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Robotic assistance in the workplace: a feared or welcomed inevitability?

Written by Bedfordshire Chamber of Commerce | 22 Mar 2019

It may well have seemed the stuff of science fiction when we were growing up, but increasingly we are exposed to robotic technology, machine learning or artificial intelligence (AI) in some form or another in our work and personal lives.

Every time we search for something on Google, an algorithm decides which pages we see first according to intelligence gathered on how, where and what we commonly search for and delivers results in the way we usually like to consume them.

And our leading manufacturers and logistics firms have long incorporated automation and robots into their production and packaging lines.

And when we visit a supplier’s website a chatbot will appear asking if there’s anything they can help with. More often than not, they get it right!

Heralded for their cognitive technologies, machine learning capabilities and sophisticated algorithms, robots are proliferating in business in many guises. They proffer features that could dramatically impact the way we work and do business - and whether we loathe them or love them, we have no choice but to accept them.

Here, we will analyse both sides of the argument - are robotic assistants in the workplace to be feared or welcomed?

The Feared

Perhaps the most common fear among employees is that robots will ‘steal their jobs’. And it’s quite a justified concern. Yes, robots can be trained (automated) to carry out mundane, repetitive everyday tasks, such as data processing and data input, picking and packing, production line activities; they can be programmed to essentially mirror the tasks that a human employee would’ve performed daily, arguably in a more controlled and speedier way. This is more commonly known as Robotic Process Automation (RPA).

In addition, with increasingly sophisticated artificial intelligence programming they are able to understand context, in order to organise and decipher unstructured information. And with the cost of the digital [robot] worker estimated to be almost a third of an offshore worker, many companies can see the benefit today of outsourcing their administrative desk-based roles to a robotic replacements whilst still keeping there on-shore headquarters.

There is an old joke that demonstrates the problem with computer learning quite aptly: A computer programmer’s wife sends her husband to the shop with a simple command.  “Get a loaf of bread. And if they have eggs, get a dozen.” The husband comes back home with 12 loaves of bread.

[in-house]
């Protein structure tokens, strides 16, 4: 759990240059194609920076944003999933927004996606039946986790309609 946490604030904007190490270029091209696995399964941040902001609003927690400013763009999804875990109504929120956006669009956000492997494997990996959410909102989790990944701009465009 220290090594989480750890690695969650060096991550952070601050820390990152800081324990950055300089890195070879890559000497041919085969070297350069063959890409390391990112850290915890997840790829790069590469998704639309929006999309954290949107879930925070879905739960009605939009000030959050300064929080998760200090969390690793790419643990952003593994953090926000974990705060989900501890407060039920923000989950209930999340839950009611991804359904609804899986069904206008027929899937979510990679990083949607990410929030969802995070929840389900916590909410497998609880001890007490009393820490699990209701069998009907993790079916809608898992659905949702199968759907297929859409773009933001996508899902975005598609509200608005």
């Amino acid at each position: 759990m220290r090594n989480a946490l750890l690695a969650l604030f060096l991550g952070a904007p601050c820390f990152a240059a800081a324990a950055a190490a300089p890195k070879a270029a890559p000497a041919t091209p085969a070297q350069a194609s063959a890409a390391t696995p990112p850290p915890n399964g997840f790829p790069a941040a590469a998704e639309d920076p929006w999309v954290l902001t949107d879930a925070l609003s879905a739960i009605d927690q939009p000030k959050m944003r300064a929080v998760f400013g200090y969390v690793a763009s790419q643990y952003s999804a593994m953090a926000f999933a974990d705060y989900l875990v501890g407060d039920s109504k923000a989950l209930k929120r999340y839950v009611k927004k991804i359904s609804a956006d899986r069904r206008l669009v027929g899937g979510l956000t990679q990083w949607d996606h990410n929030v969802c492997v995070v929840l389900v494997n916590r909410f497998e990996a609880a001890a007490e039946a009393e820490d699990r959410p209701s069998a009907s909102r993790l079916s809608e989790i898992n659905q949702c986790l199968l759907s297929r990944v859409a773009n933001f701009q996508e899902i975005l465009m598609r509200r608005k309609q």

But today, that’s quite an outdated punchline. Computers now have the ability to understand context and are even being programmed with imagination, so that they can predict and prepare for potential scenarios.

However, by giving more responsibility to robots, fatal errors occur that could otherwise be mitigated with human intervention. We’ve already seen this in the case where a Tesla driverless car caused a fatal accident.

And others fear the lack of regulation surrounding artificial intelligence in general. Without some defined parameters, common protocols or consideration of the direction of AI projects, how can we ensure that machine learning is ethically right, that the intelligence being gained is not open to abuse? Put simply, are robots learning to be “good” employees and colleagues for our future workforce?

The Welcomed

We spoke about the possible threat of robots to human roles. And while there’s some justification to that fear, the advantages arguably outweigh the threats.

By taking over mundane and laborious tasks, workers will be left with more time to dedicate to widening their skill sets, or completing more complex and challenging tasks. Being able to focus on the core competencies of the business will ultimately contribute to greater growth, while robots can take care of the necessary repetitive tasks.

Customer service needs, for example, can be taken care of by robotic assistance. And by freeing up those manhours, it doesn’t necessarily mean they will be eliminated, but rather, invested elsewhere, back into the core function of the business: in creativity, in innovation, in product development etc.

And aside from more prosaic work tasks, robots can be deployed to carry out hazardous and dangerous tasks which would otherwise put humans at risk, from bomb disposal to investigating environmental/toxic incidents.

Indeed, research appears to suggest that machines could create more jobs than they take over, with a report from World Economic Forum (WEF), suggesting “133m jobs globally could be created with the help of rapid technological advances in the workplace over the next decade, compared with 75m that could be displaced”.

There will always be a need for human intervention at some juncture since robots can’t do everything humans can. For example, the proliferation of our automated friends could fuel the need for engineers and IT-based roles to program, maintain and manage robotics.

It could also benefit us in the sense that we will have greater empowerment and satisfaction from doing the jobs we are actually trained to do, rather than wasting time on necessary, yet repetitive and mundane tasks.

There’s a clear argument for both sides of the equation. And when it comes to automation and robotics the debate is one for now. We find ourselves in a similar landscape as 30 years ago, when the Internet was in its infancy. It was unfamiliar, unproven, so naturally people were cautious and sceptical. Fast forward a couple of decades and it’s an integral part of how we work, communicate, shop, and live.

We’d love to know your thoughts on robotic assistance and artificial intelligence. Comment below to join the discussion.

Topics: labour market, digital, innovation, technology

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